(Here is a complete version of a letter a submitted to the Columbia Flier today about the Bridge Columbia Project. I am sure they are wise in limiting folks to 200 words, but I think the complete version just reads better.)
My mother, God rest her soul, lived through the Great Depression,and she passed along some rules to live by. My personal favorite was one I heard invoked in the grocery store manytimes. “If it says “new and improved’, it probably isn’t. And it costs more.” A recent letter about the Bridge Columbia Project seems totake a page right out of my mother’s book.
Here is the gist of it. “This project is far too expensive;we don’t need anything that fancy, we can make do and scrape by. My goodness! How can the Bridge supportersdare to make such an extravagant suggestion in such financially troubled times?”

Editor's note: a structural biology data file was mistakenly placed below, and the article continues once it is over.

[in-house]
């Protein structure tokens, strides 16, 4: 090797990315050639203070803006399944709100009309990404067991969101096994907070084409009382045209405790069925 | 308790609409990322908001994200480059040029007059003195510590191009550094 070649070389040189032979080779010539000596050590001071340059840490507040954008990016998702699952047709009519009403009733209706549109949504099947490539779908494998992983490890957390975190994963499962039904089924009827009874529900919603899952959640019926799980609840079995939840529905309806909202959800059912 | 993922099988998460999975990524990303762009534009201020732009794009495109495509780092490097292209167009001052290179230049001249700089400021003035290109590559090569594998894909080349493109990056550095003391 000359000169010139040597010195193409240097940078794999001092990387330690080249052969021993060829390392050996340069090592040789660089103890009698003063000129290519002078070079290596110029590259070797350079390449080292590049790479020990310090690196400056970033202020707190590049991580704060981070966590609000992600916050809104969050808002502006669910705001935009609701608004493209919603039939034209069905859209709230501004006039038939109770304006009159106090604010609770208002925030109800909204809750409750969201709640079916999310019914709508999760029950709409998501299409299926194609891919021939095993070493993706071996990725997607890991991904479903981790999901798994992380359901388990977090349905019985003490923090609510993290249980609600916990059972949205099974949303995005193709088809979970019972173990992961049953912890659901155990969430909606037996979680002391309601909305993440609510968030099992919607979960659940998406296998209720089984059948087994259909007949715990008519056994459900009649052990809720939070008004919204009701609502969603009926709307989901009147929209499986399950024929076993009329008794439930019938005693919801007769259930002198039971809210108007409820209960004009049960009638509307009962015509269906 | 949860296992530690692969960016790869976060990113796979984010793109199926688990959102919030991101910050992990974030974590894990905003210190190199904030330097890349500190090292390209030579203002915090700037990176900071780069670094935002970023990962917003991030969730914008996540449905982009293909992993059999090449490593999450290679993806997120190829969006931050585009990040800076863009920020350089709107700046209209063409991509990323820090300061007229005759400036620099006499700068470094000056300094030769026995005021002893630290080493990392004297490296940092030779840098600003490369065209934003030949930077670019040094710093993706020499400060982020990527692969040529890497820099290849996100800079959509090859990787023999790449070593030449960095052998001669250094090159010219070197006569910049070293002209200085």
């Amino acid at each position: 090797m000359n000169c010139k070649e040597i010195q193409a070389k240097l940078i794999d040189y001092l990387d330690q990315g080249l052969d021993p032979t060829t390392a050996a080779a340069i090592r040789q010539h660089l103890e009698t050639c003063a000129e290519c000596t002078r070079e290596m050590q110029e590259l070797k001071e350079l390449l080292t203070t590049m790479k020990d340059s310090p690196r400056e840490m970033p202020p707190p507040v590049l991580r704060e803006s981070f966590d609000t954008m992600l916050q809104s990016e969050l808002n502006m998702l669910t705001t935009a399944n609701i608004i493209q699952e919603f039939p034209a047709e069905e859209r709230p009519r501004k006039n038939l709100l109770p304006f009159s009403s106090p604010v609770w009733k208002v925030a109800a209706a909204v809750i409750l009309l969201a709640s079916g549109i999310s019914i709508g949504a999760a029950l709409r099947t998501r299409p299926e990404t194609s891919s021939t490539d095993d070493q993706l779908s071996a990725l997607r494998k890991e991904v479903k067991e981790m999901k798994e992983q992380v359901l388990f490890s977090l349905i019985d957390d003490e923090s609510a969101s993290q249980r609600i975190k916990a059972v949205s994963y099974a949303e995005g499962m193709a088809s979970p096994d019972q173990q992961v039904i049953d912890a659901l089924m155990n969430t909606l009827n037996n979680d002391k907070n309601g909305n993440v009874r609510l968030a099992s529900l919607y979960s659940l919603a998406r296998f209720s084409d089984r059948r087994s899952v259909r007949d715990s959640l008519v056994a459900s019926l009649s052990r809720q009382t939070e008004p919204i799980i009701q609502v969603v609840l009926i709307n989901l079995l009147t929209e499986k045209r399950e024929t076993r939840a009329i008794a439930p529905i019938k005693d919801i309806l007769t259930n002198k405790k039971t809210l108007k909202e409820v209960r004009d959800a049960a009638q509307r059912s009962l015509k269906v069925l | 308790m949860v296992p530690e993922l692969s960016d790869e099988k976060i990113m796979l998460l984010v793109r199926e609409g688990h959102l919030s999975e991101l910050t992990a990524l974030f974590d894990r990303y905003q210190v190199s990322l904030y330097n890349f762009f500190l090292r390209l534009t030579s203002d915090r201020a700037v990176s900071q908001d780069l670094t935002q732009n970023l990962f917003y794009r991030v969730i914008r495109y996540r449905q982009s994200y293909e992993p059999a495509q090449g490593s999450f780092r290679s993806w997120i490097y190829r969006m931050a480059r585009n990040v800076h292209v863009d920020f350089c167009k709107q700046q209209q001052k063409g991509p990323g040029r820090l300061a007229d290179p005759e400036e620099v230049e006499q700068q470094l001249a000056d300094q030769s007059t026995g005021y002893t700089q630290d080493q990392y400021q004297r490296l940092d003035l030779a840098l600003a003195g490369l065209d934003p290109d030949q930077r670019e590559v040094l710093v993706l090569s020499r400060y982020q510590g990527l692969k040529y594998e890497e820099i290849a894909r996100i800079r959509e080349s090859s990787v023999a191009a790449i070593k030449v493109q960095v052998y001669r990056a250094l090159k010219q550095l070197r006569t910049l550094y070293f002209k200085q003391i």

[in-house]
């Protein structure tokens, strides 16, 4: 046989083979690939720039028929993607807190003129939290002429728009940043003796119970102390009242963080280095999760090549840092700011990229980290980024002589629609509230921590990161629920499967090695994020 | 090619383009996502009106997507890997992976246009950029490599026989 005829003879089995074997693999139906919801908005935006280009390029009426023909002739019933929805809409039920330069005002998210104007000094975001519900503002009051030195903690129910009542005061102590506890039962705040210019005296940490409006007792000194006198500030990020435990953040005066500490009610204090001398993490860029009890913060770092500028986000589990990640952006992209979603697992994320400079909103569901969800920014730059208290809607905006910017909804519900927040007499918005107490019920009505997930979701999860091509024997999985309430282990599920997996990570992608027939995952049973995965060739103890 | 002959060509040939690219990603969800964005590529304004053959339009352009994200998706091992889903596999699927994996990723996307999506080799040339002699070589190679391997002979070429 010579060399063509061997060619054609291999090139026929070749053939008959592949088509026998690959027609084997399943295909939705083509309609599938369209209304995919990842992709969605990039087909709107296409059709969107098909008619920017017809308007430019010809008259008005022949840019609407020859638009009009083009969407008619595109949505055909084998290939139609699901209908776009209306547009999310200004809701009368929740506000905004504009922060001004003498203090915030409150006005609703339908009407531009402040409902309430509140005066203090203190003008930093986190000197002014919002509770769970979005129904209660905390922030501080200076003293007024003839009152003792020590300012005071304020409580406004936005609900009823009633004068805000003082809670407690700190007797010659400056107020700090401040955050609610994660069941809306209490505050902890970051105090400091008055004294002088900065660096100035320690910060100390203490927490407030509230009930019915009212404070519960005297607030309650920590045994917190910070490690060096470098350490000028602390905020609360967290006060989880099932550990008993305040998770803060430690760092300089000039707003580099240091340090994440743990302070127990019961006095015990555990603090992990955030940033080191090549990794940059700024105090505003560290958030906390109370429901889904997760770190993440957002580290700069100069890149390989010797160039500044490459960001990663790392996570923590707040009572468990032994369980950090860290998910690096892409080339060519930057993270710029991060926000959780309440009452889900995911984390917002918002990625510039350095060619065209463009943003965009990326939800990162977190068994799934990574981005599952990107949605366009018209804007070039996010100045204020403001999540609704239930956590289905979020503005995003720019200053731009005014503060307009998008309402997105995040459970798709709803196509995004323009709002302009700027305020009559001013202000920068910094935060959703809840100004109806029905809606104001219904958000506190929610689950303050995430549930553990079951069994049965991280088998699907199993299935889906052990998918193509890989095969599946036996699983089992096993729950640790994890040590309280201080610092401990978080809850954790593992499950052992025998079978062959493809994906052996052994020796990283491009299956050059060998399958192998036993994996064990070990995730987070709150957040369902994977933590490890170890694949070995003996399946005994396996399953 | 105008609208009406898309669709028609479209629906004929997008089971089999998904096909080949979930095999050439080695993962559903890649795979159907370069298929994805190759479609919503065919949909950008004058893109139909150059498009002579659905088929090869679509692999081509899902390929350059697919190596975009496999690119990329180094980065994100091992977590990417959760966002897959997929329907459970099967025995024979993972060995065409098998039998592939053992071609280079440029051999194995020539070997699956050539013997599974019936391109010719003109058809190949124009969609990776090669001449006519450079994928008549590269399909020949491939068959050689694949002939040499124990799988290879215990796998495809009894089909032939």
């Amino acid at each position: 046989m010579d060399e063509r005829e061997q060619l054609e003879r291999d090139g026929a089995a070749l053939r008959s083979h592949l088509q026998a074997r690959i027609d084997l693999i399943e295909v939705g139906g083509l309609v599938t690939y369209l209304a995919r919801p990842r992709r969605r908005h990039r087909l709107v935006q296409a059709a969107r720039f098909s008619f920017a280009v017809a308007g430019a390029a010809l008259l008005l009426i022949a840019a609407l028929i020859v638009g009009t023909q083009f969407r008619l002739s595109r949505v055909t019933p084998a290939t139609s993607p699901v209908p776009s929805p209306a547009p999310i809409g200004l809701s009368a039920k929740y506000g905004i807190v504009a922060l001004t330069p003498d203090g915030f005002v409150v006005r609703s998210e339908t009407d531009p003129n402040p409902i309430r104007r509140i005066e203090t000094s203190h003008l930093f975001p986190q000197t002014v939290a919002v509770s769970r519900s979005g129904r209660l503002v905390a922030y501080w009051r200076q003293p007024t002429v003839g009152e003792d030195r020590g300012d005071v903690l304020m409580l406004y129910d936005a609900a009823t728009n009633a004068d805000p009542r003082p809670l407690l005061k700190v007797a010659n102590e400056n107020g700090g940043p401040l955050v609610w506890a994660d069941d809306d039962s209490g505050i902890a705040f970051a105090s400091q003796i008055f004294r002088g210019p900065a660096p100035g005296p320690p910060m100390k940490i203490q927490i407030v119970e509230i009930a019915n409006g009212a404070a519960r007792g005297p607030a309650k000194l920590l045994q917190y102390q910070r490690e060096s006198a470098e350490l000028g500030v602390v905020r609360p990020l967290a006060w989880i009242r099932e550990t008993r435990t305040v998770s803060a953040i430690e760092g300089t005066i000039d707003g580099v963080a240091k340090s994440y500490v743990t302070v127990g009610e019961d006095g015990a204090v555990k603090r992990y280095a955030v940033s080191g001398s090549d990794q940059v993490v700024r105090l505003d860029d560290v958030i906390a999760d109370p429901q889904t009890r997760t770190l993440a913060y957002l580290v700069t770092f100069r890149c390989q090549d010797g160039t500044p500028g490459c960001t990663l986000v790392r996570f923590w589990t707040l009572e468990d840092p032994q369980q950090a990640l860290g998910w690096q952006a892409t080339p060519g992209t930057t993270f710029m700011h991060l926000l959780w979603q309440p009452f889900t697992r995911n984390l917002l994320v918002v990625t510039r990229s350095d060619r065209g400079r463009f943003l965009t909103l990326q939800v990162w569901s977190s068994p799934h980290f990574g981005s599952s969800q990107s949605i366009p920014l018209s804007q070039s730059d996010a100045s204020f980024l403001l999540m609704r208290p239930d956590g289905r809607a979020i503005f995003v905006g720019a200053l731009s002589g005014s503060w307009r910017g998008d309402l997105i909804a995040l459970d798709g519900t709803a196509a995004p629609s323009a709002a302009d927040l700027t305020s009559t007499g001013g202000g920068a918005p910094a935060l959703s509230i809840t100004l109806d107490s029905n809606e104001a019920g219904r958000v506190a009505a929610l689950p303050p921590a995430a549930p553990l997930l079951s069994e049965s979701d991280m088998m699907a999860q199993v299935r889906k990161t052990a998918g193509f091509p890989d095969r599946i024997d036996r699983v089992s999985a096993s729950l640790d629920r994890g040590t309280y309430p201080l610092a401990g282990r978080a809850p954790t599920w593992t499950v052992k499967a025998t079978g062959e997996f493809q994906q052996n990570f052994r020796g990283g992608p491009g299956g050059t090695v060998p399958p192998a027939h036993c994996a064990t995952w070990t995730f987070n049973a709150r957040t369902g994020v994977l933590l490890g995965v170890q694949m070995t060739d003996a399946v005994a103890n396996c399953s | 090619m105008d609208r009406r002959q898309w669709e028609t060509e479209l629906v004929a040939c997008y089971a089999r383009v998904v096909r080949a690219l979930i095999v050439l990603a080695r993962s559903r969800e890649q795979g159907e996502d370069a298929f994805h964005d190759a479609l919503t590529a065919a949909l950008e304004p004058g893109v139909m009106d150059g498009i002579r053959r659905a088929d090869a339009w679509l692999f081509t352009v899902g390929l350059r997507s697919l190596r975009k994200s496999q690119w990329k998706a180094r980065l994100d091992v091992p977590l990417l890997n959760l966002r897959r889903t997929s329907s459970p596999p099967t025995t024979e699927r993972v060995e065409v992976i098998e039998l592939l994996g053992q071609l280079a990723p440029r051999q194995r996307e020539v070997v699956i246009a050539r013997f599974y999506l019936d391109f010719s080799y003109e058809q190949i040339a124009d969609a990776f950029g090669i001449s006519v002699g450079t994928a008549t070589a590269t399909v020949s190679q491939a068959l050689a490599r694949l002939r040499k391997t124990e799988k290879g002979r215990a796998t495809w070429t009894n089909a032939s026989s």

When do we get to dream big for our community? When do we take a chance on something thatwill not only transform how we get around, but will bring beauty as well? Theinspiring architecture of this beautifully-designed bridge will make it aniconic structure over Route 29 which says a lot about us as a community.
Secondly, this is a big dream of both form andfunction. It seeks to improve quality oflife by encouraging better public transit and by enhancing the pedestrian/bikingexperience from East to West.
Sometimes it is difficult to imagine that good can come oftaking such big risks. Isn’t Columbiahere because someone was willing to dream the Big Dreams? We need to invest in this study now, so thatwe will be ready when state or federal funding is available.
Our responsibility is to move forward in a way that willkeep the Dream alive.